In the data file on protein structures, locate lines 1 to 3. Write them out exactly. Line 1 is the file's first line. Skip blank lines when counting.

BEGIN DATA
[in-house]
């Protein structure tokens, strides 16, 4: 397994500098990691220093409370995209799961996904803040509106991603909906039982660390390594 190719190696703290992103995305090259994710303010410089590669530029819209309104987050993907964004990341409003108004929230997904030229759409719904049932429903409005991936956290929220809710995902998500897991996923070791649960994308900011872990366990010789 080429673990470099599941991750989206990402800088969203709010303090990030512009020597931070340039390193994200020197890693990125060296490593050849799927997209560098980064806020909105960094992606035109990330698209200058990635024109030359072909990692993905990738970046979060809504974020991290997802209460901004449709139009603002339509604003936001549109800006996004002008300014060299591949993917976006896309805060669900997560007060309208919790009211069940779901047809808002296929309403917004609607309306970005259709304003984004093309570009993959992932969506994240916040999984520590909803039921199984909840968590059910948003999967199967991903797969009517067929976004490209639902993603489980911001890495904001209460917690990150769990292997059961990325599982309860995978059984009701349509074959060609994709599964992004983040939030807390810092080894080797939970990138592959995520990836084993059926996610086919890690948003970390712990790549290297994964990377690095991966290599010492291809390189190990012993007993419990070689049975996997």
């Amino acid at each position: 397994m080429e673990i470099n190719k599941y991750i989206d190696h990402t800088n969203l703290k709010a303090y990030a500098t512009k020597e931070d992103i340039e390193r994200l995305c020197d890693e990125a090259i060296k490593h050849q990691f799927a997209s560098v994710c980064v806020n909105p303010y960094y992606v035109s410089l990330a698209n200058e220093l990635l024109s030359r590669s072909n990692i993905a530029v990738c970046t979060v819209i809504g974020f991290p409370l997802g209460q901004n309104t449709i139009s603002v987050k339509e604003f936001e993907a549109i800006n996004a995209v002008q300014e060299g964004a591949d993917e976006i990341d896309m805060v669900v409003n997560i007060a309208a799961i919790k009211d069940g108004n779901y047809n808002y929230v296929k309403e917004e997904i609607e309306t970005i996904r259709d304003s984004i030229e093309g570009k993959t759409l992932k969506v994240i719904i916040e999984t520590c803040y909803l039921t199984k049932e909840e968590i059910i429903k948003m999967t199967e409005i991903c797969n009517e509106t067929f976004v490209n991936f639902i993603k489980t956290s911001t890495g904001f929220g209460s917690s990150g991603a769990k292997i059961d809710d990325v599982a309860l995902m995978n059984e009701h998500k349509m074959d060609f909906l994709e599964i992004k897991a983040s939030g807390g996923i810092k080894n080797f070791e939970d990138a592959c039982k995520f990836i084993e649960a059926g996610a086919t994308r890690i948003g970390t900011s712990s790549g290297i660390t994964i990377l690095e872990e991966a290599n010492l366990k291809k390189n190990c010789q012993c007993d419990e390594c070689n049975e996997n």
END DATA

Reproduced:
[in-house]
């Protein structure tokens, strides 16, 4: 397994500098990691220093409370995209799961996904803040509106991603909906039982660390390594 190719190696703290992103995305090259994710303010410089590669530029819209309104987050993907964004990341409003108004929230997904030229759409719904049932429903409005991936956290929220809710995902998500897991996923070791649960994308900011872990366990010789 080429673990470099599941991750989206990402800088969203709010303090990030512009020597931070340039390193994200020197890693990125060296490593050849799927997209560098980064806020909105960094992606035109990330698209200058990635024109030359072909990692993905990738970046979060809504974020991290997802209460901004449709139009603002339509604003936001549109800006996004002008300014060299591949993917976006896309805060669900997560007060309208919790009211069940779901047809808002296929309403917004609607309306970005259709304003984004093309570009993959992932969506994240916040999984520590909803039921199984909840968590059910948003999967199967991903797969009517067929976004490209639902993603489980911001890495904001209460917690990150769990292997059961990325599982309860995978059984009701349509074959060609994709599964992004983040939030807390810092080894080797939970990138592959995520990836084993059926996610086919890690948003970390712990790549290297994964990377690095991966290599010492291809390189190990012993007993419990070689049975996997």
């Amino acid at each position: 397994m080429e673990i470099n190719k599941y991750i989206d190696h990402t800088n969203l703290k709010a303090y990030a500098t512009k020597e931070d992103i340039e390193r994200l995305c020197d890693e990125a090259i060296k490593h050849q990691f799927a997209s560098v994710c980064v806020n909105p303010y960094y992606v035109s410089l990330a698209n200058e220093l990635l024109s030359r590669s072909n990692i993905a530029v990738c970046t979060v819209i809504g974020f991290p409370l997802g209460q901004n309104t449709i139009s603002v987050k339509e604003f936001e993907a549109i800006n996004a995209v002008q300014e060299g964004a591949d993917e976006i990341d896309m805060v669900v409003n997560i007060a309208a799961i919790k009211d069940g108004n779901y047809n808002y929230v296929k309403e917004e997904i609607e309306t970005i996904r259709d304003s984004i030229e093309g570009k993959t759409l992932k969506v994240i719904i916040e999984t520590c803040y909803l039921t199984k049932e909840e968590i059910i429903k948003m999967t199967e409005i991903c797969n009517e509106t067929f976004v490209n991936f639902i993603k489980t956290s911001t890495g904001f929220g209460s917690s990150g991603a769990k292997i059961d809710d990325v599982a309860l995902m995978n059984e009701h998500k349509m074959d060609f909906l994709e599964i992004k897991a983040s939030g807390g996923i810092k080894n080797f070791e939970d990138a592959c039982k995520f990836i084993e649960a059926g996610a086919t994308r890690i948003g970390t900011s712990s790549g290297i660390t994964i990377l690095e872990e991966a290599n010492l366990k291809k390189n190990c010789q012993c007993d419990e390594c070689n049975e996997n």